Allan Martin discusses changes to a little-known discount rate that could prove to be a ‘lifetime pensions lock’ for public sector pension schemes.
The ministerial statement made by chief secretary to the Treasury John Glen at the end of March confirmed the methodology and actuarial discount rate for costing the defined benefit (DB) pensions for five million UK public sector workers.
The methodology remains based on the assumed growth in the economy - the tax base from which benefits are paid in future, as measured by gross domestic product (GDP) - but the so-called SCAPE (Superannuation Contributions Adjusted for Past Experience) discount rate, which is used to calculate benefits and contributions and retirement ages, has been reduced from CPI plus 2.4% per annum to CPI plus 1.7% per annum.
This is the most unappreciated but important actuarial assumption in the country - and the change will have a significant impact.
The minister acknowledges that this reduction will lead to significant employer contribution increases in the delayed 2020 actuarial valuations.
In practice the biggest immediate financial impact will be on private sector employers participating in the public sector schemes, like independent schools. Equivalent increased employee contributions, a later retirement age or reduced benefits might not have been so easily explained!
These deferred pay promises are for over five million hugely deserving public sector employees, not just those finishing a night shift. The whole of government accounts for the year to 31 March 2020 put this accrued unfunded liability at £2,100bn.
The "fund" for this liability is the UK economy from which taxation will be levied in future. Just like funded private sector schemes, if the economy or fund doesn't grow as expected something has to give - higher contributions/taxes or lower benefits or later retirement. Squeezing individual government department budgets equates to longer NHS waiting lists, bigger school classes, fewer officers on the beat etc.
The public sector benefits were previously promised assuming real GDP growth of 3.5% to 2.4% per annum. GDP growth at such rates hasn't been achieved since the 2008-09 financial crisis and we have of course had Brexit, Covid 19 and the war in Ukraine affecting actual and prospective growth.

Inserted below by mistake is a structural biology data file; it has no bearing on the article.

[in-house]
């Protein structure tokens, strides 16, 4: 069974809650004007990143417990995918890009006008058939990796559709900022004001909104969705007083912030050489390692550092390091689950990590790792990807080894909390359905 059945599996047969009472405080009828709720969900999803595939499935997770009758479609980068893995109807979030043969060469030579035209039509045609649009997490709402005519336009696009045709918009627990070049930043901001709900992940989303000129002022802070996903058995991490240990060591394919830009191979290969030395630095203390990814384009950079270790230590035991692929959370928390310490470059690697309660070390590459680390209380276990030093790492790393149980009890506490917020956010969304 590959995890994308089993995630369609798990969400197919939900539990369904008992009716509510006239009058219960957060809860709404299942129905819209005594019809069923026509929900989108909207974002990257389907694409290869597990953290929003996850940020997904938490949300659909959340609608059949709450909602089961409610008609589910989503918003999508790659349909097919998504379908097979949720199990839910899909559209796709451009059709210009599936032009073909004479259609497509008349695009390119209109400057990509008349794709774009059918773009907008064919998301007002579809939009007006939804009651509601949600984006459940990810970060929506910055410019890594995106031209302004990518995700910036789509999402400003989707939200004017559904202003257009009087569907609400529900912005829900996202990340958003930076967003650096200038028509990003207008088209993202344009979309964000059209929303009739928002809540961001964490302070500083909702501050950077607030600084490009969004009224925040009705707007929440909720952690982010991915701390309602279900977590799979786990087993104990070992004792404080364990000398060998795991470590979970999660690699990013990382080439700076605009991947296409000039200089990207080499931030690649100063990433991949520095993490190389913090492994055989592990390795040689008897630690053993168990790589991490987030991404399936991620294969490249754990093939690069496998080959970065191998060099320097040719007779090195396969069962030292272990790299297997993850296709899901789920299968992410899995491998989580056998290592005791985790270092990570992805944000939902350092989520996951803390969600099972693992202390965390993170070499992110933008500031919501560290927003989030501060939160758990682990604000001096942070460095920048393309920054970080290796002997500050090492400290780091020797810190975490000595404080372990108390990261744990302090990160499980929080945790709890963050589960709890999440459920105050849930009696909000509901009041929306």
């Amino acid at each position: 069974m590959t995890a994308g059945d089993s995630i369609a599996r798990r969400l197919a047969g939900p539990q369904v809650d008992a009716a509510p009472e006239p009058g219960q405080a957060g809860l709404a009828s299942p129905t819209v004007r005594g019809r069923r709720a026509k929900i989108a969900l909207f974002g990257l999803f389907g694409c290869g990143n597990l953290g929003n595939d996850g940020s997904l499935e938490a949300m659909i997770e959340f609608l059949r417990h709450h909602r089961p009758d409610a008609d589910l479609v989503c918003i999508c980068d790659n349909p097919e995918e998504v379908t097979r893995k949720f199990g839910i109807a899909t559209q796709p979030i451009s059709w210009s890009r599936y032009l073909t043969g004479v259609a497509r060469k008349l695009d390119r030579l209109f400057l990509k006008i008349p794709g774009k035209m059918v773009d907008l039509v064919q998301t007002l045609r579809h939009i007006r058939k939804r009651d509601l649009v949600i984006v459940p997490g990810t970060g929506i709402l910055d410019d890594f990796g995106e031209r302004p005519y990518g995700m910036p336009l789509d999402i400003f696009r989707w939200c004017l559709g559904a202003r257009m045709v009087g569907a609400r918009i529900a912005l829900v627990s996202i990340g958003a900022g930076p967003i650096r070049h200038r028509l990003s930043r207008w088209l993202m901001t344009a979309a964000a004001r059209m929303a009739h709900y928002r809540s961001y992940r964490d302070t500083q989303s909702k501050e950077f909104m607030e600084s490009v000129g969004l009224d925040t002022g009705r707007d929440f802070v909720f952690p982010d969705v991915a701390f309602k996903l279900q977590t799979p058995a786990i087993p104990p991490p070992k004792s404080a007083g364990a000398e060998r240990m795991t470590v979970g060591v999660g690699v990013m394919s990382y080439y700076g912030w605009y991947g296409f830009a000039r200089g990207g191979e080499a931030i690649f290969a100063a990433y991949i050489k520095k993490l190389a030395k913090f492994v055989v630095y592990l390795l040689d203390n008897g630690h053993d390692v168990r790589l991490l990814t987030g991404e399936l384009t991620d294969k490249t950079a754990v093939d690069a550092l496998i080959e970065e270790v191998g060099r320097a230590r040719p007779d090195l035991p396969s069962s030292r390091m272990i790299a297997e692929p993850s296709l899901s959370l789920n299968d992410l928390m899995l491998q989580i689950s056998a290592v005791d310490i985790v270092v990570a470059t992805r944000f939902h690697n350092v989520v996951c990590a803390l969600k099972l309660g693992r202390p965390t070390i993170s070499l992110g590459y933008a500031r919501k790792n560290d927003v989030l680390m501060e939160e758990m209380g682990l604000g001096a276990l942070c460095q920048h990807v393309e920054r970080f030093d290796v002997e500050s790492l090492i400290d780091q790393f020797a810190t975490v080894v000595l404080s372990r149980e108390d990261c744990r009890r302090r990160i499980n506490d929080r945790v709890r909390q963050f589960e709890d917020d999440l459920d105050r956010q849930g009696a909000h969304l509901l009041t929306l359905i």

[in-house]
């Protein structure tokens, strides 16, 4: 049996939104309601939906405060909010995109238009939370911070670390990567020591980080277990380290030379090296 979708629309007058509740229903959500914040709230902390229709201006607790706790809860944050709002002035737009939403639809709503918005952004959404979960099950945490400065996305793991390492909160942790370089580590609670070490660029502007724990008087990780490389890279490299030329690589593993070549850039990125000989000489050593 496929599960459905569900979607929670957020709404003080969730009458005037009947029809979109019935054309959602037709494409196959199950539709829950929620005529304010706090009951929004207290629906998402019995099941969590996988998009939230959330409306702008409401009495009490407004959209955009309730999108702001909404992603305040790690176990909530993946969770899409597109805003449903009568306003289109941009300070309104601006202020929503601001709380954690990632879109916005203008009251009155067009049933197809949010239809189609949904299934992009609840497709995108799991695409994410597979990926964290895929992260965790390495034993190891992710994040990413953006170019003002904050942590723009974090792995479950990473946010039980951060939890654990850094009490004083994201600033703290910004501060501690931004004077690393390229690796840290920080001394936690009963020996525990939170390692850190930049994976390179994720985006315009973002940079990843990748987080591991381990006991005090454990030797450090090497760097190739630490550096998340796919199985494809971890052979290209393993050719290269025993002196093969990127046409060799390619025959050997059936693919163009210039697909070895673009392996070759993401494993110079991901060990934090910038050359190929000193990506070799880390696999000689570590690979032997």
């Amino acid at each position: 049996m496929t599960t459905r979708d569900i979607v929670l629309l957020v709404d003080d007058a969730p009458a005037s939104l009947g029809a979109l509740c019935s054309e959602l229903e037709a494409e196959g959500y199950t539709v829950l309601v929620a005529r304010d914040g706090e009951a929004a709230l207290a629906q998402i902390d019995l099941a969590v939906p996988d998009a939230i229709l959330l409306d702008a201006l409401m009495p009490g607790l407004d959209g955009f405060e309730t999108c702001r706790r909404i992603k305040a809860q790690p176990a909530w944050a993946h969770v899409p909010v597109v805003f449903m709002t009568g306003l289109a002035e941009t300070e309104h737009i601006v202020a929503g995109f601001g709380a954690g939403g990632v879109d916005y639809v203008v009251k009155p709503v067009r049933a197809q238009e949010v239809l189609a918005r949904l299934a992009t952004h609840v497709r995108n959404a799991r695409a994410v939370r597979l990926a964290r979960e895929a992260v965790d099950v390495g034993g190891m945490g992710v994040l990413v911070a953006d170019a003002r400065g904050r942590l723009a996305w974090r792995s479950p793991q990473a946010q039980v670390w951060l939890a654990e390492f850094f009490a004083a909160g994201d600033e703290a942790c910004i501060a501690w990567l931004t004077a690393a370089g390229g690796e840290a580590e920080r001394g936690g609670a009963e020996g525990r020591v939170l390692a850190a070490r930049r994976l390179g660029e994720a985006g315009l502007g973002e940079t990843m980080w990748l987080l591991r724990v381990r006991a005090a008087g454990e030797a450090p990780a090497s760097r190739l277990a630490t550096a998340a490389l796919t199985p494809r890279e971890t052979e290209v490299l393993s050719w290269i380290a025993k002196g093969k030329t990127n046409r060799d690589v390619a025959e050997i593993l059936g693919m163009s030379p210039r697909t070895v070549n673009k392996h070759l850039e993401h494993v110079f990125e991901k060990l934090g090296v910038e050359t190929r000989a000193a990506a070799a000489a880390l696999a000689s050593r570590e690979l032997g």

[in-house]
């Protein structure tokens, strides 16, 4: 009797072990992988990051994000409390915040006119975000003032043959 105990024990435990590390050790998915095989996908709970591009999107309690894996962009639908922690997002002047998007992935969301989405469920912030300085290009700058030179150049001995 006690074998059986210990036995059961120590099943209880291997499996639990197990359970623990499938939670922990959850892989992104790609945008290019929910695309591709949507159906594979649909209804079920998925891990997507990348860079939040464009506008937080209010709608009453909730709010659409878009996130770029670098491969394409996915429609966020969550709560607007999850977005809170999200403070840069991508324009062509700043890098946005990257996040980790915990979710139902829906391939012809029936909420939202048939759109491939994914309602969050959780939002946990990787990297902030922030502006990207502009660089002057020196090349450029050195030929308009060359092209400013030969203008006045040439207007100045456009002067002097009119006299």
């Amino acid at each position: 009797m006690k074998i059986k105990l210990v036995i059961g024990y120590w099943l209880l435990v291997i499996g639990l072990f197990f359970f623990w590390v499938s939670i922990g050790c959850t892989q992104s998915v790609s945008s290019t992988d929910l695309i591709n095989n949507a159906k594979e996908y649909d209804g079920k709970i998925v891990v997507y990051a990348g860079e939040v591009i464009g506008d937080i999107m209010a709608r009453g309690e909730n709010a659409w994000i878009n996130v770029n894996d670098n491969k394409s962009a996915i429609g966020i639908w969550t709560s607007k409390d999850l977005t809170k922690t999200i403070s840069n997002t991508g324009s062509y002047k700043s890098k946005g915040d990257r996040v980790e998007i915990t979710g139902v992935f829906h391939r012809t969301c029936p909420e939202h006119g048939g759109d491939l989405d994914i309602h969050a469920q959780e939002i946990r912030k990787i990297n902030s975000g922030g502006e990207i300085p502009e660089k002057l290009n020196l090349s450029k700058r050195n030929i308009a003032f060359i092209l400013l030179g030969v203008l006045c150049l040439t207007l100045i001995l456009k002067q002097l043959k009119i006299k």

This suggests a consequential and massive intergenerational transfer of liability to future taxpayers - you, your children and grandchildren. And, unlike the currently temporary state pension triple lock these DB promises are a lifetime pensions lock.
Sadly, the June 2021 consultation on the on the discount rate methodology and the government response to the consulation in March this year failed to address any aspect of past service experience and, while the lower discount rate for future benefits is a step in the right direction, we still have a lifetime (not triple) pensions lock on £2.1trn of index-linked pension promises assuming GDP growth averaging CPI+3%.
If you total all of this up over 35 years on a 2020 liability of £2.1trn - using the assumed 3% per annum average real growth, minus the 1.7% per annum now expected - it suggests a DB deficit in the ballpark of £500bn, the biggest admitted deficit in history.
The long term GDP projection is taken from the Office for Budget Responsibility's (OBR's) Fiscal Risks and Sustainability report published in July 2022. A look at the OBR's more recent Economic and Fiscal Outlook report, published in March this year, provides will provide lots more areas of potential concern and material risk - such as levels of migration, impacts of climate change and sustainability. Whether you are a parent, grandparent or just a future tax payer, you are picking up this tab and underwriting the risks.
The difficult solution surely involves a necessary link of public sector deferred pay to achieved GDP growth. "Sharing and rewarding" are the politically attractive words that might be used, "affordability and sustainability", less so.
Allan Martin is a professional independent trustee and actuary